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Canadian Press, Friday, December 5, 2003

Ontario judge rejects Tory maverick David Orchard's lawsuit

by Greg Bonnell

David Orchard's lawsuit against the Progressive Conservative party over its proposal to merge with the Canadian Alliance has no merit, an Ontario judge ruled Friday.

"The application is dismissed in its entirety," Superior Court Justice Russell Juriansz said in a written decision.

The ruling came after a full day of arguments Thursday in which Sean Dewart, who represents Orchard and 22 other disgruntled Tories, said a merger can only take place with the unanimous consent of the members.

Dewart argued that neither the Canada Elections Act nor the party's constitution permit the party to merge with another without the membership's 100 per cent support.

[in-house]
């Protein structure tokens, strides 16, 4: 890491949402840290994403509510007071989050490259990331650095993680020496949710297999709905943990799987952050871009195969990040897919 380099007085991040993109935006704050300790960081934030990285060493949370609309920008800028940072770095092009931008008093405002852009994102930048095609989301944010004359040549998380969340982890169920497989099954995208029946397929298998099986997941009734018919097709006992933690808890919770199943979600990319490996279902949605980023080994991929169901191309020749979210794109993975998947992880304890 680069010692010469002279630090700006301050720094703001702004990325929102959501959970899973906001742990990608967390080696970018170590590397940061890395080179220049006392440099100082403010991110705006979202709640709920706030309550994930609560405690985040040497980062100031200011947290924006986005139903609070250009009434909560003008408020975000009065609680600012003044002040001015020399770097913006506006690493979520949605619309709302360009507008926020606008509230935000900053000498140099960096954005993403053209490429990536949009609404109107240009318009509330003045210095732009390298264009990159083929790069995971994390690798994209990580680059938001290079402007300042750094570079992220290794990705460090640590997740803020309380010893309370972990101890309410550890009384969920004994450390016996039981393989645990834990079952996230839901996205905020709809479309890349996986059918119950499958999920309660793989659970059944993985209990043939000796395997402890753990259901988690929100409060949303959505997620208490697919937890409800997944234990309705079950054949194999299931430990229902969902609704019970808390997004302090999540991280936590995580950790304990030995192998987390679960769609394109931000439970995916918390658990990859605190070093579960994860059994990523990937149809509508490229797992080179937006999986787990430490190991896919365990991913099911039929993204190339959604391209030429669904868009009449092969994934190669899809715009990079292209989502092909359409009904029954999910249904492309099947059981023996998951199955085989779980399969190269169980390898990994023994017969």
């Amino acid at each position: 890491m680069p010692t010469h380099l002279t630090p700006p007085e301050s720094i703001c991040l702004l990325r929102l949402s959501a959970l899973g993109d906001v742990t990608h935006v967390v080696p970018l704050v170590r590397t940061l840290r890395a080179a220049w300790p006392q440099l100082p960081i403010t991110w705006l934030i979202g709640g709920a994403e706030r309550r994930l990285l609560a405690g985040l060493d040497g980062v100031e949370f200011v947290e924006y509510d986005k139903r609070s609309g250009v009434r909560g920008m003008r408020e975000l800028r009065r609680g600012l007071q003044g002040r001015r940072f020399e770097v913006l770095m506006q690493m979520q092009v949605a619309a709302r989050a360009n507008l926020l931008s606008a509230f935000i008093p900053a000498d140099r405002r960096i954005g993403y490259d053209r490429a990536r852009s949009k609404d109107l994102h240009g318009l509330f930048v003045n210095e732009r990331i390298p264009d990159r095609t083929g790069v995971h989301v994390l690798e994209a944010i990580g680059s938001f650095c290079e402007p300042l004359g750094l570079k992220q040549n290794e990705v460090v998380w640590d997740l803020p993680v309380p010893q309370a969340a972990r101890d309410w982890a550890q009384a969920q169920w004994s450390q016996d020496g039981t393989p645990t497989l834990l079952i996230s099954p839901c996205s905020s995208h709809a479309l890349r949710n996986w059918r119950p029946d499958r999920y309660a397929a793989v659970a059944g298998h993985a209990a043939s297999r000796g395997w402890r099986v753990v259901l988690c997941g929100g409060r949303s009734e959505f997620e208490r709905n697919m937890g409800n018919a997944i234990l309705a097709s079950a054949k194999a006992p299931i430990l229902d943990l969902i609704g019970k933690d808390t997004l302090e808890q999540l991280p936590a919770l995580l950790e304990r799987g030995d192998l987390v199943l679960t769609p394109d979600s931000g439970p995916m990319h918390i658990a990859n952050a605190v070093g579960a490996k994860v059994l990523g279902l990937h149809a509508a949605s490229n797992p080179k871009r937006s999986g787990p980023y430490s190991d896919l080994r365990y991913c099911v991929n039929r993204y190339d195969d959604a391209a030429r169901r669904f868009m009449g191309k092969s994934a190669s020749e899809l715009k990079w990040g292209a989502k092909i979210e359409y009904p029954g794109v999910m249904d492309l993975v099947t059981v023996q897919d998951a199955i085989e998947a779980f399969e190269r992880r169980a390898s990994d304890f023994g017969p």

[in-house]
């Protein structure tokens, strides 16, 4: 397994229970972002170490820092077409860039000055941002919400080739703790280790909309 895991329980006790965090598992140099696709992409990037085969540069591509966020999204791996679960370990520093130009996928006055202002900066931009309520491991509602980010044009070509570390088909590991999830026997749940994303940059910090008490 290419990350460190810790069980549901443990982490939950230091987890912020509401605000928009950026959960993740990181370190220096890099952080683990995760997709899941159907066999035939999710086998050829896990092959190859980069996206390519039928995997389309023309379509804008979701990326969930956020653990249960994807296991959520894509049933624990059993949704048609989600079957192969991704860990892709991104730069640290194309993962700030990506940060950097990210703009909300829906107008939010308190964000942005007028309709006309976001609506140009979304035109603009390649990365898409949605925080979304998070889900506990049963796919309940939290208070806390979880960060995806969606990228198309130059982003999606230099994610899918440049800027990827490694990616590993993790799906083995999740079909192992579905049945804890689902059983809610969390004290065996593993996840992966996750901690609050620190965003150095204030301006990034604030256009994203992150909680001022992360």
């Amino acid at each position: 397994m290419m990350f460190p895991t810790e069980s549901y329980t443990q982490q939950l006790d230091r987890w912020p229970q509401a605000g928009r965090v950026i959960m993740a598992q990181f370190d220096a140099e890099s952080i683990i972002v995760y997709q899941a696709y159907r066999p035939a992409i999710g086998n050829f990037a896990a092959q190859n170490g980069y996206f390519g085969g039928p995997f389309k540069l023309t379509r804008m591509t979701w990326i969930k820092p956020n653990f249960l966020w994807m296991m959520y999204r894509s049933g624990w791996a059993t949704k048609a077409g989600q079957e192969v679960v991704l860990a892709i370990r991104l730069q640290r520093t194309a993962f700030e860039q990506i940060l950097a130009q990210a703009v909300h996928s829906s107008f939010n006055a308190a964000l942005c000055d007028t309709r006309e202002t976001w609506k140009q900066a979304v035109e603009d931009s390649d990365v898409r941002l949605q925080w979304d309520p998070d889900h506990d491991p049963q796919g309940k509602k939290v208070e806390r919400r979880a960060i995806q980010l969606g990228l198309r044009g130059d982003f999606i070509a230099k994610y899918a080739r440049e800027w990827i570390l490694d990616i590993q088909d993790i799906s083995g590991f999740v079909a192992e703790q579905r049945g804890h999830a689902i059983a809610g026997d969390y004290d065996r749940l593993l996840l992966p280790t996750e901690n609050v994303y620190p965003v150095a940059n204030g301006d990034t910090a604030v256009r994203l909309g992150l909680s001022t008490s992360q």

Arthur Hamilton, one of the lawyers representing the party, disagreed, saying party officials "have all followed the constitution and the bylaws" in drafting the merger proposal.

On Friday, Alliance Leader Stephen Harper announced that 96 per cent of Alliance delegates had voted to support the proposal in mail-in balloting. Tory delegates will cast their ballots Saturday.

Orchard's suit didn't seek to block the merger; Saturday's vote would have proceeded regardless of the decision.

Rather, the suit was designed to ensure the PC party's name and assets would survive a merger, regardless of whether party members support the plan.

In court Thursday, however, Hamilton accused Orchard of using the courts as a stalling tactic.

At the party's leadership convention in May, Orchard was in third place when he lent his support to eventual winner Peter MacKay in exchange for a promise the party wouldn't merge with the Alliance.

Five months later, MacKay and Alliance Leader Stephen Harper declared an agreement in principle to merge the two parties.

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